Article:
BACKGROUND IMAGE: iSTOCK/GETTY IMAGES

IoT analytics guide: Understanding Internet of Things data

Last updated:August 2015

Editor's note

The Internet of Things (IoT) sounds like a consumer fantasy come true -- who wouldn't want to be able to turn off the lights at home from two towns away, or leave it to their refrigerator to make sure they know when milk, butter and other staples need to be replenished? But there's more to the IoT than lifestyle enhancement. It also includes a corporate side, enabling organizations to collect and analyze data from sensors on manufacturing equipment, pipelines, weather stations, smart meters, delivery trucks and other types of machinery.

IoT analytics applications can help companies understand the Internet of Things data at their disposal, with an eye toward reducing maintenance costs, avoiding equipment failures and improving business operations. In addition, retailers, restaurant chains and makers of consumer goods can use data from smartphones, wearable technologies and in-home devices to do targeted marketing and promotions -- the business side of the IoT's futuristic world of connected consumer gear.

Prior to the emergence of the IoT, taking a step back to analyze all of the information provided by the assortment of devices it can encompass was exceedingly difficult, if not outright impossible. As David Smith, a principal program manager at Microsoft, noted in September 2014, "Getting access to data is something data scientists strive for. But all these devices are independent, and there's no way for anybody to aggregate that data together." IoT technology offers automated mechanisms for pulling machine data into data warehouses or Hadoop clusters and other big data platforms for analysis.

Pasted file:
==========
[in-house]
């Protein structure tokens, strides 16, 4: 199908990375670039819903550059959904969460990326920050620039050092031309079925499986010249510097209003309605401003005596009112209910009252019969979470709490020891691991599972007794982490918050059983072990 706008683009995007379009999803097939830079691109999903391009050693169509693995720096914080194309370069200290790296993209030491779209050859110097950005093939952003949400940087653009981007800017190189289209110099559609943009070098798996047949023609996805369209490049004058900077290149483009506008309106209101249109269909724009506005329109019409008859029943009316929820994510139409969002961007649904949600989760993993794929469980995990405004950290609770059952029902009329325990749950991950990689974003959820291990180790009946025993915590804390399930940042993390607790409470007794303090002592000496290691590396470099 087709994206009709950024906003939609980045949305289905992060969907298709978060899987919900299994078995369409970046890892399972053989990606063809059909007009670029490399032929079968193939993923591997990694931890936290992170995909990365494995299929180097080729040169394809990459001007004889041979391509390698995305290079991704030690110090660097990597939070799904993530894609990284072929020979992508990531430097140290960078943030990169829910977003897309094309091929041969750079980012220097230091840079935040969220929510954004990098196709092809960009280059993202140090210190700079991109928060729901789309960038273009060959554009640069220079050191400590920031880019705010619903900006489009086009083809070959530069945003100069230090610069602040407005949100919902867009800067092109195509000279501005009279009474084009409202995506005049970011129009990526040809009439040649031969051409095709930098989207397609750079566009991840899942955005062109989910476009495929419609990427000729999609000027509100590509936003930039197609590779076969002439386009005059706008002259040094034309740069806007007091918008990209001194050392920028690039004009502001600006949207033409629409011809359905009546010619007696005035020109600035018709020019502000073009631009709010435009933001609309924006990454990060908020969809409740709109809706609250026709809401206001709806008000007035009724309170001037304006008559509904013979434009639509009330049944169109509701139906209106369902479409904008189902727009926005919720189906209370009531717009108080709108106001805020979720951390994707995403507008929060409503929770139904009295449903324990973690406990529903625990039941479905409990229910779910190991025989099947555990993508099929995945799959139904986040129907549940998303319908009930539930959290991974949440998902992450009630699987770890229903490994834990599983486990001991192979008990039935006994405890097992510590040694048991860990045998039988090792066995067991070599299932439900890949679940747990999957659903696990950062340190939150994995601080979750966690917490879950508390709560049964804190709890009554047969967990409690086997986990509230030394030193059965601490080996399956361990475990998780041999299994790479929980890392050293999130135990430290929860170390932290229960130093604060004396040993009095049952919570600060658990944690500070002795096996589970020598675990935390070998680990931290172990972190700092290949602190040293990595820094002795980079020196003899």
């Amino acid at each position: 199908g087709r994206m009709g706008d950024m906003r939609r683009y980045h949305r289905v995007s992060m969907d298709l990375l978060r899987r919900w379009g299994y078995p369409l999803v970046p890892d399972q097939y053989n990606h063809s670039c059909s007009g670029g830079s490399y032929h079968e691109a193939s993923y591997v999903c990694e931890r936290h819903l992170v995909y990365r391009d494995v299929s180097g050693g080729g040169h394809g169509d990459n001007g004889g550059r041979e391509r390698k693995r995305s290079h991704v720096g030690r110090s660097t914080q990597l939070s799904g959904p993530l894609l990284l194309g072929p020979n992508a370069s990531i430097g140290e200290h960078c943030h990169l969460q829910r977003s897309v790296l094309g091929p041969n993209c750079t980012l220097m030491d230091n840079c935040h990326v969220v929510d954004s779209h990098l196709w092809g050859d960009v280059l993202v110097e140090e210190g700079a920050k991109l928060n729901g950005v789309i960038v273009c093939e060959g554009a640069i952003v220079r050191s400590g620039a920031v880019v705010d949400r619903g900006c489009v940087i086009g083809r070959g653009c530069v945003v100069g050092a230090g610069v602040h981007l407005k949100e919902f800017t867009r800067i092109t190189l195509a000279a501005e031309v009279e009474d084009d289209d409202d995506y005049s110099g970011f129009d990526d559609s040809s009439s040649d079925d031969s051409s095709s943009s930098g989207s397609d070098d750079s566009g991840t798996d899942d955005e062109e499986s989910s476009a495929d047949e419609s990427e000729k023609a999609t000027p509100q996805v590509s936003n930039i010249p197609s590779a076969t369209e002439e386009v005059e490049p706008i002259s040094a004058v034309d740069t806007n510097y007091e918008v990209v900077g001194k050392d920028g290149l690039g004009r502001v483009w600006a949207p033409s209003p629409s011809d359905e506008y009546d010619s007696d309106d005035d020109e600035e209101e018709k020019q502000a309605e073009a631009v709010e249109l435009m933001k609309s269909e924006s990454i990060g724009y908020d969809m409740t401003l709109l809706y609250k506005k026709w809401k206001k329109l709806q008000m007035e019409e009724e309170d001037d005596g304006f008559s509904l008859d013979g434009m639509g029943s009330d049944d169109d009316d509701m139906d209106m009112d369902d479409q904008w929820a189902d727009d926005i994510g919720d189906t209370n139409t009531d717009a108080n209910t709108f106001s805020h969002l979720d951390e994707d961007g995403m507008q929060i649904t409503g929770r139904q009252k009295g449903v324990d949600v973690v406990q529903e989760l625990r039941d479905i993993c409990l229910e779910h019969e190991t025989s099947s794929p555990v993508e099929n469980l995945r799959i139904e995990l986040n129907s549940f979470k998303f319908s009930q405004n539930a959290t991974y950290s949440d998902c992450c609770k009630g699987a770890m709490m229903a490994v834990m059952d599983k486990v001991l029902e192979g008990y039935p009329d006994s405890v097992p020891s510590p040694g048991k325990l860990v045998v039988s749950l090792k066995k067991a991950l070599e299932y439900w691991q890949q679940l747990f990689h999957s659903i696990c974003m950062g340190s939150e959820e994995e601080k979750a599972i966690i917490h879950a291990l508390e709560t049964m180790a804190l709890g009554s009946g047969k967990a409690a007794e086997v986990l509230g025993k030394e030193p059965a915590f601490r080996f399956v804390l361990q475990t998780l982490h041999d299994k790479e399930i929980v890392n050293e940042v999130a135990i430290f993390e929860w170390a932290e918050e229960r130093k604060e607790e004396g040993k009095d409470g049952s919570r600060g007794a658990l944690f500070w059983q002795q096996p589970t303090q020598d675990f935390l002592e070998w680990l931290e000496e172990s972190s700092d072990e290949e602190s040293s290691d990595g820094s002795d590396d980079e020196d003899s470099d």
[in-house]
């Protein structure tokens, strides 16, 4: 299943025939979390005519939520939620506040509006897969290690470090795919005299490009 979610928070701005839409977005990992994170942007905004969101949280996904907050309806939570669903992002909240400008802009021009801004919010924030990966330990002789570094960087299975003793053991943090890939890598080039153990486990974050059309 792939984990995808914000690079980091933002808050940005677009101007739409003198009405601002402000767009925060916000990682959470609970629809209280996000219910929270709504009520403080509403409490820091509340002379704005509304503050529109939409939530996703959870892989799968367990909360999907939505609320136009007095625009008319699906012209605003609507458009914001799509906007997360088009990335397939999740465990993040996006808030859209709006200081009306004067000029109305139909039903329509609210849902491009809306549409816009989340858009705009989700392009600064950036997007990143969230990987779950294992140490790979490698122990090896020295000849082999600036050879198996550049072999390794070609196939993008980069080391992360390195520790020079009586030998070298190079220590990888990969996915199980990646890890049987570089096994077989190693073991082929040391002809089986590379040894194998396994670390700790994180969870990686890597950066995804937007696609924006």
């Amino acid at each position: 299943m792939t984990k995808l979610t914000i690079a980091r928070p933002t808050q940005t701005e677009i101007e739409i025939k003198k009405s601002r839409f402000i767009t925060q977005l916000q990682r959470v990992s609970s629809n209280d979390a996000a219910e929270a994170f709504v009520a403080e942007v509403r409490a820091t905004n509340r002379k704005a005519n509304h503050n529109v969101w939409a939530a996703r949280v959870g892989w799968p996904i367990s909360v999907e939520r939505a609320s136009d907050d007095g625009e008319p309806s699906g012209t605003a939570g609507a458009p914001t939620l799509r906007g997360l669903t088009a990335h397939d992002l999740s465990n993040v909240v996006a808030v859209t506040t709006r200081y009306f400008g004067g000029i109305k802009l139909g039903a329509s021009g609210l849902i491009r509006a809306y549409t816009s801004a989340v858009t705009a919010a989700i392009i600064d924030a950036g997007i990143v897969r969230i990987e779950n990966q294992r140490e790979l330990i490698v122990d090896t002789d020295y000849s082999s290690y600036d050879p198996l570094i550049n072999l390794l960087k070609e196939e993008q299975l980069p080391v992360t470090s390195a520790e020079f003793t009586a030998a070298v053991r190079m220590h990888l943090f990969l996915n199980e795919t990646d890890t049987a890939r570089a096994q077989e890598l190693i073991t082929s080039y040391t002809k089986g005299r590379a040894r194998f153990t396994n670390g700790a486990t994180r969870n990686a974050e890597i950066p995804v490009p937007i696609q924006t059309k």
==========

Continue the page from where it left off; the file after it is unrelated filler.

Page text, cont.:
Building and running the kinds of big data analytics applications typically required with IoT data isn't a simple task, though. If your organization is looking to make sense of the data it collects from the Internet of Things, check out the expert insights, user stories and other resources in this IoT analytics Essential Guide.

1Real-world insights from managers of Internet of Things projects

Internet of Things devices can open a whole new world of data for organizations -- for example, sensors can be used to proactively monitor and maintain pipelines and network loads, which can help avoid accidents and outages. Understanding IoT-produced data requires more than just launching a Hadoop data lake and calling it a day, however. Check out the user stories in this section to learn from those who've harnessed the power of the IoT and big data analytics tools to make their organizations more efficient and effective.

2Internet of Things videos

The Internet of Things can provide a treasure trove of data to organizations -- but turning it into real business gold can be challenging. Watch as TechTarget editors and expert analysts discuss and explain trends, projects and best practices related to Internet of Things analytics and data management in the videos below.

3Internet of Things, defined

Take the next step to understanding the Internet of Things by reviewing this list of relevant terminology.